Press Release – University of Otago
Otago research confirms Chinese origin of NZs PSA outbreak University of Otago scientists have today published persuasive evidence that the PSA strains responsible for the outbreak in North Island kiwifruit orchards came directly from China, as …
Otago research confirms Chinese origin of NZ’s PSA outbreak
University of Otago scientists have today published persuasive evidence that the PSA strains responsible for the outbreak in North Island kiwifruit orchards came directly from China, as did those responsible for the 2008 Italian and 2010 Chilean outbreaks of the devastating canker disease. This result will help clarify the pathway by which PSA entered New Zealand.
Associate Professor Russell Poulter, Professor Iain Lamont and Dr Margi Butler, all from the University’s Department of Biochemistry, had been working with the New Zealand kiwifruit industry since mid-2011. The PSA (Pseudomonas syringae pv. actinidiae) bacterium was first detected in a Te Puke orchard in November 2010.
Their research, which involved DNA detective work using advanced genomics technology, appears today in the leading international journal PLOS ONE.
To analyse the geographic origin of PSA the researchers completely sequenced and compared the genomes of PSA strains from Japan, Chile, China, Italy and New Zealand. The analysis also used sequences present in public databases. The new sequences, which have been added to the public database GenBank, are the first New Zealand and Chilean PSA strains to be sequenced.
Dr Poulter says the team found that the core genomes of the Chinese, Chilean, Italian and New Zealand strains were almost identical and likely shared a common ancestor around 10-15 years ago. However the genome sequence demonstrates that the New Zealand strains are a distinct clone. The Italian strains form another geographical clone.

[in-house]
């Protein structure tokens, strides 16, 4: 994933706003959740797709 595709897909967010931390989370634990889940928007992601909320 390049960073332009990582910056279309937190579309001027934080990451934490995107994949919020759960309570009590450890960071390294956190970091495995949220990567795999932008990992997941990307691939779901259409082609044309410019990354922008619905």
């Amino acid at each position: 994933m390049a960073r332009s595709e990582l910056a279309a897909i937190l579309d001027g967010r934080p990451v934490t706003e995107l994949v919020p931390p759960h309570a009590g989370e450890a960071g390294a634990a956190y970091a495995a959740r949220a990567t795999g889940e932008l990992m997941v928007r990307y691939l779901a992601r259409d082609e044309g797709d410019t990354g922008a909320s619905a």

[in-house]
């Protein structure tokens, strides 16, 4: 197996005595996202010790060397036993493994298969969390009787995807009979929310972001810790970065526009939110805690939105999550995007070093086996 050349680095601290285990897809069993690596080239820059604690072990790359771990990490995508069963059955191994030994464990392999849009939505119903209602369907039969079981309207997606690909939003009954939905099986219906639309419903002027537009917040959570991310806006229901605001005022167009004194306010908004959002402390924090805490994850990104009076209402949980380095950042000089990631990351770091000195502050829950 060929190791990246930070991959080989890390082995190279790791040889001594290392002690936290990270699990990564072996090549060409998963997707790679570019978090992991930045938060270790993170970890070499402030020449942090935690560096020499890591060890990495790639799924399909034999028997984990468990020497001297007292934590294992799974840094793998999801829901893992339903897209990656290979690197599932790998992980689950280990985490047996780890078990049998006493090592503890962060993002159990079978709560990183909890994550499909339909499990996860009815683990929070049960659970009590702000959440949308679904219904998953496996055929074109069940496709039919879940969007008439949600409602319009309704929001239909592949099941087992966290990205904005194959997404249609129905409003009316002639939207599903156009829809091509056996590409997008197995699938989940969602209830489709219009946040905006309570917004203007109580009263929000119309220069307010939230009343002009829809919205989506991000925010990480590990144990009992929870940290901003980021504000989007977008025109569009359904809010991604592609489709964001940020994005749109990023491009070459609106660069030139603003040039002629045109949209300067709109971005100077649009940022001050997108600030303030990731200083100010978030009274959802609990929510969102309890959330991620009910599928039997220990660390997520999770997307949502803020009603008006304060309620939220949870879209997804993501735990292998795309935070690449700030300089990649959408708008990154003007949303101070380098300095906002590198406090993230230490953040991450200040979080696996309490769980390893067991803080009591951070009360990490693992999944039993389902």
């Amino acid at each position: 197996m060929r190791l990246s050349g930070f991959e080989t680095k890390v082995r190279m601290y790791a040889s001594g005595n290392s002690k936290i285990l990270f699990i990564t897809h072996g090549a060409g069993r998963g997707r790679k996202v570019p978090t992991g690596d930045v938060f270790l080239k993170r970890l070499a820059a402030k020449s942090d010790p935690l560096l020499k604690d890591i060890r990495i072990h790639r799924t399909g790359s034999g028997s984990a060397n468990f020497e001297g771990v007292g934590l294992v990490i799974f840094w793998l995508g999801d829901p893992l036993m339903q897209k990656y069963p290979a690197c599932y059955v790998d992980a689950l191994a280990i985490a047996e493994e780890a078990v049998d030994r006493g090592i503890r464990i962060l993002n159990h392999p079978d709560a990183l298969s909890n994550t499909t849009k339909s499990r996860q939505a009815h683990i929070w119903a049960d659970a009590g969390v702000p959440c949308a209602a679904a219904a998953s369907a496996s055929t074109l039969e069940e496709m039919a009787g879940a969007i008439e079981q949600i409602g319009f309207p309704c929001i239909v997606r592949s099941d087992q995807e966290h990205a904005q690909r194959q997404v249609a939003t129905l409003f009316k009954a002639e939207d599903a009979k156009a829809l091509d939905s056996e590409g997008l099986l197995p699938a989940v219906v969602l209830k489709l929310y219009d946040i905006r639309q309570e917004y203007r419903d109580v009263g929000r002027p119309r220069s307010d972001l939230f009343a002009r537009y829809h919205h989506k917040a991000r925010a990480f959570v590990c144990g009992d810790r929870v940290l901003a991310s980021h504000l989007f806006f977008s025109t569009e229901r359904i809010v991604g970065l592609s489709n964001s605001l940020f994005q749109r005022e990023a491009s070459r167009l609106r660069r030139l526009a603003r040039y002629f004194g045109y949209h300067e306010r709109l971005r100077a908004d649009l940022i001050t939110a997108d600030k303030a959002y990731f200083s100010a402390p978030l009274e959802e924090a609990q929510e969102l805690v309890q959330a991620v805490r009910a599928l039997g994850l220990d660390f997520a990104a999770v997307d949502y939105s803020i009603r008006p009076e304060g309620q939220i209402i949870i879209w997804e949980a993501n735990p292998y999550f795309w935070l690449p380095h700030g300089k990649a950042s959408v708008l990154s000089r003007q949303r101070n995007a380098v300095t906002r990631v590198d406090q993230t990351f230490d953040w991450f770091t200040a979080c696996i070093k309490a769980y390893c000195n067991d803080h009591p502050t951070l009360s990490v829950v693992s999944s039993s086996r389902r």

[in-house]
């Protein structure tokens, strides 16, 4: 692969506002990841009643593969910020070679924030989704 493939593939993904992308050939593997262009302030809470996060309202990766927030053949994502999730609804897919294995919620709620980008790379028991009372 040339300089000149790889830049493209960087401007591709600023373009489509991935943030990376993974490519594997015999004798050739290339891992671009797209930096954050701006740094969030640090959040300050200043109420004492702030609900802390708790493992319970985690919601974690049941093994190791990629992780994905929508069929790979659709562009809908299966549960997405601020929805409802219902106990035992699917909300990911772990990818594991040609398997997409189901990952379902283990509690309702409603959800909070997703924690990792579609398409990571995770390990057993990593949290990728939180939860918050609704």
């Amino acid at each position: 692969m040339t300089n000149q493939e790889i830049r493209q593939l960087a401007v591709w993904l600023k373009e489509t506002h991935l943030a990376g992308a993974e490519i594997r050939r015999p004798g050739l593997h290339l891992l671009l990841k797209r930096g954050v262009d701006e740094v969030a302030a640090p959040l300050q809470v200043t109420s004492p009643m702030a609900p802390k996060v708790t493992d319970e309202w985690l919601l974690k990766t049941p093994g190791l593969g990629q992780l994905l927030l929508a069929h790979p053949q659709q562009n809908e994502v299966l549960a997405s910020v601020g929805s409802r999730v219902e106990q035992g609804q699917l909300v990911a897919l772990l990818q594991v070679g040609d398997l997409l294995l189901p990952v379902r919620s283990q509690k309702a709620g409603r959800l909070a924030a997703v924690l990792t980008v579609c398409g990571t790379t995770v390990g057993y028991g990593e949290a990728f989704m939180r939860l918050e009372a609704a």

“These findings paint a clear picture of an independent Chinese origin for both the Italian and the New Zealand outbreaks and suggest the Chilean strains also come from China,” says Dr Poulter.
The researchers are now sequencing a further 20 strains, mostly from China but also Korean and Turkish strains. The researchers are focusing particularly on a type of mobile element they have detected in the PSA genome. These mobile genetic elements (termed ICE or ‘integrative conjugative elements’) can transfer between cells of different bacteria strains and alter properties such as their infectiousness and resistance to antibiotics.
Three distinct ICEs were identified by the team. The first was shared by the New Zealand strains and three strains from China. Another ICE was shared by Italian strains and a Chinese strain, while a third ICE was found in the Chilean strains.
“Some PSA may be inherently more virulent due to the particular ICE they carry. This has worrying implications as strains of kiwifruit that are resistant to one type of PSA might not be resistant to another. This means strict border control by kiwifruit-producing countries is more important than ever,” says Dr Poulter.
The genome sequencing was made possible by New Zealand Genomics Limited’s (NZGL) multi-million dollar Illumina HiSeq sequencing service. NZGL is a government-funded initiative involving a collaborative infrastructure of genetic sequencing technology and expertise, involving Auckland, Massey and Otago universities.
Pseudomonas syringae pv. actinidiae from Recent Outbreaks of Kiwifruit Bacterial Canker Belong to Different Clones that Originated in China.
Margi I. Butler, Peter A. Stockwell, Michael A. Black, Robert C. Day, Iain L. Lamont, Russell T. M. Poulter
Once the embargo has lifted, the paper will be open access at this URL: http://dx.plos.org/10.1371/journal.pone.0057464